Floribusiness Drought in Zimbabwe hardly affects Luxaflor Roses

Drought in Zimbabwe hardly affects Luxaflor Roses


Recent weeks have seen alarming reports from Zimbabwe. Severe drought leading to famine and inflation rates as high as in the old days. Fearing unrest, the organisers of HortiFlor Expo decided to postpone the horticultural trade fair. According to rose grower Roelof Nugteren, the drought doesn’t have a huge impact on the large-scale agricultural and horticultural companies.

Recent reports in Dutch newspapers weren’t as mild, though. They mentioned a threat of starvation for 5 million Zimbabweans, almost a third of the entire population, due to severe drought and a lack of drinking water. They also spoke of power shortages. Furthermore, the inflation of the Zimbabwean dollar seemed to be back at a level we all remember from when former dictator Robert Mugabe was in power. It is believed that successor Emmerson Mnangagwa has some of the same traits his predecessor had, as he is banning demonstrations by the opposition.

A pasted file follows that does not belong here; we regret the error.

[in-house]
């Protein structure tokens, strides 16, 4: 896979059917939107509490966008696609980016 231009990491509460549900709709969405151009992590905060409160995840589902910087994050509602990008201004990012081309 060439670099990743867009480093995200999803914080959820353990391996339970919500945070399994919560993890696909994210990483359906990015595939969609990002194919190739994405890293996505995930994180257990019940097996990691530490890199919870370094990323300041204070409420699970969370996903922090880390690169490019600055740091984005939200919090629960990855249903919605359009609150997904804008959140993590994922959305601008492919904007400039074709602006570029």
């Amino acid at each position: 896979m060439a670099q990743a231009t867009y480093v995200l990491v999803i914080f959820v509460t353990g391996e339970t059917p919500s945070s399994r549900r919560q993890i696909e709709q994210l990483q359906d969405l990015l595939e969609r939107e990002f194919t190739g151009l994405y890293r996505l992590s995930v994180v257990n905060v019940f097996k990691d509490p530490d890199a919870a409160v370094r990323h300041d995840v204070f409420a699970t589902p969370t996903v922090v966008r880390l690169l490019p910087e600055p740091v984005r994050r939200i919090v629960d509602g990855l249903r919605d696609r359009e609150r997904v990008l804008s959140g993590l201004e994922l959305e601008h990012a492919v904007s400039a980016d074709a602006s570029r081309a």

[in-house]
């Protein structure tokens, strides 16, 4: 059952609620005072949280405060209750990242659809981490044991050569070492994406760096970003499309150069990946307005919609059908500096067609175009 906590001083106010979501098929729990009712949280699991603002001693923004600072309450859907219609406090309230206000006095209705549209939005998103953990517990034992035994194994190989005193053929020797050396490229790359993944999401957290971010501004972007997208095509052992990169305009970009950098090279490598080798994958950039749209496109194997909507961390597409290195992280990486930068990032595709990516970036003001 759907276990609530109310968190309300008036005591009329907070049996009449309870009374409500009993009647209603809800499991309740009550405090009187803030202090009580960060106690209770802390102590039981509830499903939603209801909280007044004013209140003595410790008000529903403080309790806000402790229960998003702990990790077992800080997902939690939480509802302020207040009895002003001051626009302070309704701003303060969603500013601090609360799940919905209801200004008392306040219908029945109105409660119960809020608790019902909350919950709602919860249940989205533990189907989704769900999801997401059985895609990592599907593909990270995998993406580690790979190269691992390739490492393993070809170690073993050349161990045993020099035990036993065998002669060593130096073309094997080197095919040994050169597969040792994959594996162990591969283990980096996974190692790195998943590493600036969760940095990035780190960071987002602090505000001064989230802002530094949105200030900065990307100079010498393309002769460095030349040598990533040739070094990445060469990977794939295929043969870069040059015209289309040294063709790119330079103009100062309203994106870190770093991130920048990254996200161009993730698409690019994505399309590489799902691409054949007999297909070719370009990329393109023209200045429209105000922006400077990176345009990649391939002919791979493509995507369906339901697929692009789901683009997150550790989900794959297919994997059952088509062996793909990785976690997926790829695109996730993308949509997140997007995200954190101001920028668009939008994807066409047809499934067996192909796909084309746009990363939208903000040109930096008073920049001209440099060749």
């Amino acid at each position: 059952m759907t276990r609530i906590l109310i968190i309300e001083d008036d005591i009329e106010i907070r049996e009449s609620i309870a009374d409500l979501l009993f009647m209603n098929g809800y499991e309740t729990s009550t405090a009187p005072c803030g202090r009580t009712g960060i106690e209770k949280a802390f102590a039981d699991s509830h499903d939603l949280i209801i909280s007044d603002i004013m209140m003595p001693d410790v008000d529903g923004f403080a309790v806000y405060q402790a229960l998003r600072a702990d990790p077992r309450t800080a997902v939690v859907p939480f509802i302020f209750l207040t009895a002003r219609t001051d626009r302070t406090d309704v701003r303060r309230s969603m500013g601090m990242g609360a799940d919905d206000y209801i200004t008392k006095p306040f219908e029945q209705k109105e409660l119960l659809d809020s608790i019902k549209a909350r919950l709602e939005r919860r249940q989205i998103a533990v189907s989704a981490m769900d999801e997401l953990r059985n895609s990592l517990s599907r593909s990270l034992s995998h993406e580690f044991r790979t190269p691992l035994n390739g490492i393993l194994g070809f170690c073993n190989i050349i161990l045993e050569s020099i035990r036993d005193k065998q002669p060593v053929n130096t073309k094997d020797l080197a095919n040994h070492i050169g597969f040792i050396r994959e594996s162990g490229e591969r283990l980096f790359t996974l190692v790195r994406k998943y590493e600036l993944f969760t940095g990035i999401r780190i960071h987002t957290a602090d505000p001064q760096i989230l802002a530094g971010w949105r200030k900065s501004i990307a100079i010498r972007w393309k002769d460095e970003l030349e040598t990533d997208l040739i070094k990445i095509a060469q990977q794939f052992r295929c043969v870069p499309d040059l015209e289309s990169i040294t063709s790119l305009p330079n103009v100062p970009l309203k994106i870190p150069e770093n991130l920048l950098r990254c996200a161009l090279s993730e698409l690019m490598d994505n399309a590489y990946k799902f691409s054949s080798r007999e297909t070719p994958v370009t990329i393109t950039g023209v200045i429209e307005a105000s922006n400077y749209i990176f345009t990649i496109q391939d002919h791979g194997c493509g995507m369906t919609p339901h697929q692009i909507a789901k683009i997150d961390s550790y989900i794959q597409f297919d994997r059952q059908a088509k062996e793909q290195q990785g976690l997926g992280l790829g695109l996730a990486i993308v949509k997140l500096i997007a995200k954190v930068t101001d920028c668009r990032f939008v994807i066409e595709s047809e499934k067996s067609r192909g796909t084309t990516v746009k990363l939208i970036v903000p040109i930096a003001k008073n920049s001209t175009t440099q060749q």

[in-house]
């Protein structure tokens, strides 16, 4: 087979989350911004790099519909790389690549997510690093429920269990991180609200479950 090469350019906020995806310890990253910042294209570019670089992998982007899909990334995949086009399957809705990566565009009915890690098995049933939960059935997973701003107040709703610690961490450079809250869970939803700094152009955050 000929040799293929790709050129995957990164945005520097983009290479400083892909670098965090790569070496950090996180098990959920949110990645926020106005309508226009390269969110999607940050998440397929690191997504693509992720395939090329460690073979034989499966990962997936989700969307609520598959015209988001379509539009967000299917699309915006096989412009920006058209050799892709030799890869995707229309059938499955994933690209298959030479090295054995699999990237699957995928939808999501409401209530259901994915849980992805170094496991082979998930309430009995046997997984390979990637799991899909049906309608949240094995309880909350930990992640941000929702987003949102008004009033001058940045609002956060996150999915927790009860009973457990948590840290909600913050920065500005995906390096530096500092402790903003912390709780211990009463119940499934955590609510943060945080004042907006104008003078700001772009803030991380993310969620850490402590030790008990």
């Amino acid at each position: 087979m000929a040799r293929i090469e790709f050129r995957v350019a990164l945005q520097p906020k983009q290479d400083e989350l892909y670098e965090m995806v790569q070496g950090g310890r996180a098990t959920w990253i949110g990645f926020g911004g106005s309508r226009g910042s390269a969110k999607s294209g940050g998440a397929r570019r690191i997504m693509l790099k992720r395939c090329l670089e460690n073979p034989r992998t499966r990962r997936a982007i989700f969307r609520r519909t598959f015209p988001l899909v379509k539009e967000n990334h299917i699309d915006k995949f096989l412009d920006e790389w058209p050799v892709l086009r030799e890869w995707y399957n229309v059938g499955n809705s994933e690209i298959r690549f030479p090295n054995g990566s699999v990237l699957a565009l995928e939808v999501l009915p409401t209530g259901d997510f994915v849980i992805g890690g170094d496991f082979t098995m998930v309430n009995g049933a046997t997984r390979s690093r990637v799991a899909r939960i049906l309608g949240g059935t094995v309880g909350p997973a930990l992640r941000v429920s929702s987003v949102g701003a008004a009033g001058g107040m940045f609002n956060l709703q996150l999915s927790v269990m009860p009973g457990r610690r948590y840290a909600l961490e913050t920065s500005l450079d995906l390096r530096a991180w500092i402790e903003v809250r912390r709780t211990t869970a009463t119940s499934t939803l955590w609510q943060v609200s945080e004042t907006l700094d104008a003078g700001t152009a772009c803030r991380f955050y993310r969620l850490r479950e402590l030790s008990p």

Not that bad

Fearing unrest in the country two weeks ago, HPP Exhibitions decided to postpone the HortiFlor Expo planned for September to March 2020. Rose grower Roelof Nugteren and his father Aart own nursery Luxaflor Roses in Concession, 45 kilometres north of Harare. Roelof lives at the farm and runs the nursery, while Aart maintains contacts with the government and deals with the market and the company’s growth from the capital.